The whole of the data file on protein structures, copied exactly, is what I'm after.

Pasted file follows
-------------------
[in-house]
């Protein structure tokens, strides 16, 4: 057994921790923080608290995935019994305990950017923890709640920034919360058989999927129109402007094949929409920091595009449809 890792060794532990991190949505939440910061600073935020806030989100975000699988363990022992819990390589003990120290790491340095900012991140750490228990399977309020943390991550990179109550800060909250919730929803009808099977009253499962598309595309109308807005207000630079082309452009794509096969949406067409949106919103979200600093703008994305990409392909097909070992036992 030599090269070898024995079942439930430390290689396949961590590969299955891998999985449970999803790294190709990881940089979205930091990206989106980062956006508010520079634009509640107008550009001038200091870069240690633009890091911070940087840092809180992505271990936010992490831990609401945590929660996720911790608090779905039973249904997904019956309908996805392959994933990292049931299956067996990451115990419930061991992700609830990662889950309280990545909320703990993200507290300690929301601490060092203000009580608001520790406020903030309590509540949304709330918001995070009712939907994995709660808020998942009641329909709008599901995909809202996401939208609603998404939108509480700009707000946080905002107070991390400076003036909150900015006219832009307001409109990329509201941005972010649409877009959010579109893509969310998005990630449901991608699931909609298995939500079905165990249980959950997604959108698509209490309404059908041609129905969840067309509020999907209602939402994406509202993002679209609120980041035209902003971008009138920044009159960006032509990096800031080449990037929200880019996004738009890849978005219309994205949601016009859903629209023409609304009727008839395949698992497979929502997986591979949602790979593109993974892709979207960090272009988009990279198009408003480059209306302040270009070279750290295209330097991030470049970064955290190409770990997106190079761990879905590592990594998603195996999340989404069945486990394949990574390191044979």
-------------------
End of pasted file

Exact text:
[in-house]
């Protein structure tokens, strides 16, 4: 057994921790923080608290995935019994305990950017923890709640920034919360058989999927129109402007094949929409920091595009449809 890792060794532990991190949505939440910061600073935020806030989100975000699988363990022992819990390589003990120290790491340095900012991140750490228990399977309020943390991550990179109550800060909250919730929803009808099977009253499962598309595309109308807005207000630079082309452009794509096969949406067409949106919103979200600093703008994305990409392909097909070992036992 030599090269070898024995079942439930430390290689396949961590590969299955891998999985449970999803790294190709990881940089979205930091990206989106980062956006508010520079634009509640107008550009001038200091870069240690633009890091911070940087840092809180992505271990936010992490831990609401945590929660996720911790608090779905039973249904997904019956309908996805392959994933990292049931299956067996990451115990419930061991992700609830990662889950309280990545909320703990993200507290300690929301601490060092203000009580608001520790406020903030309590509540949304709330918001995070009712939907994995709660808020998942009641329909709008599901995909809202996401939208609603998404939108509480700009707000946080905002107070991390400076003036909150900015006219832009307001409109990329509201941005972010649409877009959010579109893509969310998005990630449901991608699931909609298995939500079905165990249980959950997604959108698509209490309404059908041609129905969840067309509020999907209602939402994406509202993002679209609120980041035209902003971008009138920044009159960006032509990096800031080449990037929200880019996004738009890849978005219309994205949601016009859903629209023409609304009727008839395949698992497979929502997986591979949602790979593109993974892709979207960090272009988009990279198009408003480059209306302040270009070279750290295209330097991030470049970064955290190409770990997106190079761990879905590592990594998603195996999340989404069945486990394949990574390191044979």